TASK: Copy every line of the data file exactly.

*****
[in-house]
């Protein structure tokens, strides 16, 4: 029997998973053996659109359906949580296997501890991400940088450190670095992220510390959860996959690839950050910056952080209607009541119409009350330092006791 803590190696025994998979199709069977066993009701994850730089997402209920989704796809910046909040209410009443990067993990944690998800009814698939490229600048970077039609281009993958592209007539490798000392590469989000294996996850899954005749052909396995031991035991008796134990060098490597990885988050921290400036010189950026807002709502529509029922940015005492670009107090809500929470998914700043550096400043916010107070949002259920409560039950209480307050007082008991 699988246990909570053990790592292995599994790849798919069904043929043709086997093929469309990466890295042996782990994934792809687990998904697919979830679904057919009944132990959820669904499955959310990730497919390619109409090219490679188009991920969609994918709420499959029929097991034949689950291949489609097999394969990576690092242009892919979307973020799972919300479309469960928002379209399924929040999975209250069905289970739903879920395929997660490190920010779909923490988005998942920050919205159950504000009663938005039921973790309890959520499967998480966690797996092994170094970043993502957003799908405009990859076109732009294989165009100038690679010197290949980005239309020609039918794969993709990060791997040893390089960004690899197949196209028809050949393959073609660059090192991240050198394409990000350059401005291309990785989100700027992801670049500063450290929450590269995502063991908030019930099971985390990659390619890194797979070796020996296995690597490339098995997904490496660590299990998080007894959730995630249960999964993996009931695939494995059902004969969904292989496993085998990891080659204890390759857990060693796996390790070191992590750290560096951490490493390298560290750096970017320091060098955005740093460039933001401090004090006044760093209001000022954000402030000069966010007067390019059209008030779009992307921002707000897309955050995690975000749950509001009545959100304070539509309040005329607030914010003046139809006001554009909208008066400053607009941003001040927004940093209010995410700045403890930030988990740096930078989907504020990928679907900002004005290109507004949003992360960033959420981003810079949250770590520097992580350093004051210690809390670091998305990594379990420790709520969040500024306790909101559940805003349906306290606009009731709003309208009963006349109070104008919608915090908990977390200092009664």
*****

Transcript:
[in-house]
């Protein structure tokens, strides 16, 4: 029997998973053996659109359906949580296997501890991400940088450190670095992220510390959860996959690839950050910056952080209607009541119409009350330092006791 803590190696025994998979199709069977066993009701994850730089997402209920989704796809910046909040209410009443990067993990944690998800009814698939490229600048970077039609281009993958592209007539490798000392590469989000294996996850899954005749052909396995031991035991008796134990060098490597990885988050921290400036010189950026807002709502529509029922940015005492670009107090809500929470998914700043550096400043916010107070949002259920409560039950209480307050007082008991 699988246990909570053990790592292995599994790849798919069904043929043709086997093929469309990466890295042996782990994934792809687990998904697919979830679904057919009944132990959820669904499955959310990730497919390619109409090219490679188009991920969609994918709420499959029929097991034949689950291949489609097999394969990576690092242009892919979307973020799972919300479309469960928002379209399924929040999975209250069905289970739903879920395929997660490190920010779909923490988005998942920050919205159950504000009663938005039921973790309890959520499967998480966690797996092994170094970043993502957003799908405009990859076109732009294989165009100038690679010197290949980005239309020609039918794969993709990060791997040893390089960004690899197949196209028809050949393959073609660059090192991240050198394409990000350059401005291309990785989100700027992801670049500063450290929450590269995502063991908030019930099971985390990659390619890194797979070796020996296995690597490339098995997904490496660590299990998080007894959730995630249960999964993996009931695939494995059902004969969904292989496993085998990891080659204890390759857990060693796996390790070191992590750290560096951490490493390298560290750096970017320091060098955005740093460039933001401090004090006044760093209001000022954000402030000069966010007067390019059209008030779009992307921002707000897309955050995690975000749950509001009545959100304070539509309040005329607030914010003046139809006001554009909208008066400053607009941003001040927004940093209010995410700045403890930030988990740096930078989907504020990928679907900002004005290109507004949003992360960033959420981003810079949250770590520097992580350093004051210690809390670091998305990594379990420790709520969040500024306790909101559940805003349906306290606009009731709003309208009963006349109070104008919608915090908990977390200092009664």